News

CIOs cut costs with no plan to innovate out of recession

Cliff Saran

Many CIOs in France, Germany and UK are cutting IT costs without a long-term view of how to help the business innovate out of the recession.

IT directors and CIOs unable to help organisations see their way through the recession using IT have a poor link with the business, according to a survey of 300 IT departments conducted by Loudhouse for software management company BMC.

The survey found that over 40% of companies have not yet begun to deal with the impact of the recession. CIOs in such businesses were much less likely to streamline their IT operations, the study found.

They also have fundamentally lower expectations about the IT department's ability to help other parts of the business to drive down costs.

The survey found a quarter of businesses were using IT to help them innovate through the recession. Of these, 41% focused on IT automation as a route to cost cutting. These were more likely to re-invest IT savings to further enhance business efficiency.

"The lesson we can draw here is that companies cannot simply save their way back to recovery," said Alexander Grous, a researcher at the Centre for Economic Performance (CEP) at the London School of Economics, who has studied the link between IT investment and business performance extensively. "Innovation deficits are extremely hard to redress. Organisations that recover best are those investing in areas of the business that can deliver long-term returns, such as IT."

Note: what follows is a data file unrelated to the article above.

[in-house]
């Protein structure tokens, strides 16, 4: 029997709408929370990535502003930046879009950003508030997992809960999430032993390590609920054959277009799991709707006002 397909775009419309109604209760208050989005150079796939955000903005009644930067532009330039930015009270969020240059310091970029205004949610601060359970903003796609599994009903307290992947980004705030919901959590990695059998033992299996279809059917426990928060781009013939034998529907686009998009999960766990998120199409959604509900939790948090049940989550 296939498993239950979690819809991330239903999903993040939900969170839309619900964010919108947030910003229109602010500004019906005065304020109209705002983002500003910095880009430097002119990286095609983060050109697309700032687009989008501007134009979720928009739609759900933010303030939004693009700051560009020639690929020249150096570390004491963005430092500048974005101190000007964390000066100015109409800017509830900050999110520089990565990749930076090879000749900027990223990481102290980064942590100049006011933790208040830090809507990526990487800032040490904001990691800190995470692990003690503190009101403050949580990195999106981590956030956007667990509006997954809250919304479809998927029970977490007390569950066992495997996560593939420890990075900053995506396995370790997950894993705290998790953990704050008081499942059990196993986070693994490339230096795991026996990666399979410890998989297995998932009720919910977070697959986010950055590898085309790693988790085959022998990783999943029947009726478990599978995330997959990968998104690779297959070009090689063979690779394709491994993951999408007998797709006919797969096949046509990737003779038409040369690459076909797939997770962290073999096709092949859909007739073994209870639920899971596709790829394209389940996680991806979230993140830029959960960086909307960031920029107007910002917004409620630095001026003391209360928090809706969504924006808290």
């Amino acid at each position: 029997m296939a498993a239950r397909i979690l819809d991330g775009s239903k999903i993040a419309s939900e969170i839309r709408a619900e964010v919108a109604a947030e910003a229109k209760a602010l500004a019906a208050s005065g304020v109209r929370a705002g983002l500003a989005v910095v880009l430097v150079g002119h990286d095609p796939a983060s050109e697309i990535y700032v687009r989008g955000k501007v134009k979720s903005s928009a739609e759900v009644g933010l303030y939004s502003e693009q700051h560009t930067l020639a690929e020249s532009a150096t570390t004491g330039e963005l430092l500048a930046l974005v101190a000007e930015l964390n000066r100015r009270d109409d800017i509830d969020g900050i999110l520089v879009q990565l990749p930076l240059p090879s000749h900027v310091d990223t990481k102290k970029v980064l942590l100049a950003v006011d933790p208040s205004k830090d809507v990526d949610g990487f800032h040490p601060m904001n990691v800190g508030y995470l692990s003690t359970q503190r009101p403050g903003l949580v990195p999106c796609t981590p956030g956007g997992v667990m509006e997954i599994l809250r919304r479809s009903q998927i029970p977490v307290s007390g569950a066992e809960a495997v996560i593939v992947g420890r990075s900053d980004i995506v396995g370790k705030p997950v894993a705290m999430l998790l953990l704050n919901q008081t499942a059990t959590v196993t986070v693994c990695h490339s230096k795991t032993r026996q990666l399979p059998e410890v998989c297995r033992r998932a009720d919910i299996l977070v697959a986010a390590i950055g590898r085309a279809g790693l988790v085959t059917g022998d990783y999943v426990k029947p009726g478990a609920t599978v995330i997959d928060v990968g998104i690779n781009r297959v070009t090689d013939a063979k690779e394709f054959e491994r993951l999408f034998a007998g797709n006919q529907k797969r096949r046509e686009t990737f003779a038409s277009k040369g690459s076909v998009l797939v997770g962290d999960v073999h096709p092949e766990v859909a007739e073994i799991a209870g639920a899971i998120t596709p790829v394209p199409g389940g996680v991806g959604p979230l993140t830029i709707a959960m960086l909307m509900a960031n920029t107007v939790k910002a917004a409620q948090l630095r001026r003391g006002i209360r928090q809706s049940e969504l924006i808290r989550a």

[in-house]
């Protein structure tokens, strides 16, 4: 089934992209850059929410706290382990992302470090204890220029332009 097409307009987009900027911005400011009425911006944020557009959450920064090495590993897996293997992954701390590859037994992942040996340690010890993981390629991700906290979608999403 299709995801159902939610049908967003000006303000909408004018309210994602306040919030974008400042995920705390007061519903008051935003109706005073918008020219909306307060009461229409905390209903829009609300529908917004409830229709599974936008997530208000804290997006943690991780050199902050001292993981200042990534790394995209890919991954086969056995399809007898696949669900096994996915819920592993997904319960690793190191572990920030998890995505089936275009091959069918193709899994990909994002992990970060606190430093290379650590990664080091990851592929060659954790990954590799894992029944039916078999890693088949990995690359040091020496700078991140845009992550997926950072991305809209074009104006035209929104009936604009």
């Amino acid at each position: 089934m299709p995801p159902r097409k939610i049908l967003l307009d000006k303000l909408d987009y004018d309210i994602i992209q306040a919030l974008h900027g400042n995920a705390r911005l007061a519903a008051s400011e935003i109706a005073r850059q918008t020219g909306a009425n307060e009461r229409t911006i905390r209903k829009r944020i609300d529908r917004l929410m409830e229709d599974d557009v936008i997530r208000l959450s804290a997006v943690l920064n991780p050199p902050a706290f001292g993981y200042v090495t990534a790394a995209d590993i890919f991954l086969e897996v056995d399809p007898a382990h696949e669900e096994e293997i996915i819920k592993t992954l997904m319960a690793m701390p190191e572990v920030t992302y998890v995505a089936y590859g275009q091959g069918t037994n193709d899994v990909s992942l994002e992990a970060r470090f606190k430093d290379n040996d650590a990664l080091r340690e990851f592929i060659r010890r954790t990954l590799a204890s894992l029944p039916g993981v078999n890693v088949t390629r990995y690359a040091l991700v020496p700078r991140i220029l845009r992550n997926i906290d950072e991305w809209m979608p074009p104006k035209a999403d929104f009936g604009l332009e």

Chris Rixon, director of field marketing at BMC, said IT departments that focus on cost cutting goals have the weakest link with the business: "The IT industry needs to educate companies about how technology can drive out cost," he said.


Email Alerts

Register now to receive ComputerWeekly.com IT-related news, guides and more, delivered to your inbox.
By submitting you agree to receive email from TechTarget and its partners. If you reside outside of the United States, you consent to having your personal data transferred to and processed in the United States. Privacy
 

COMMENTS powered by Disqus  //  Commenting policy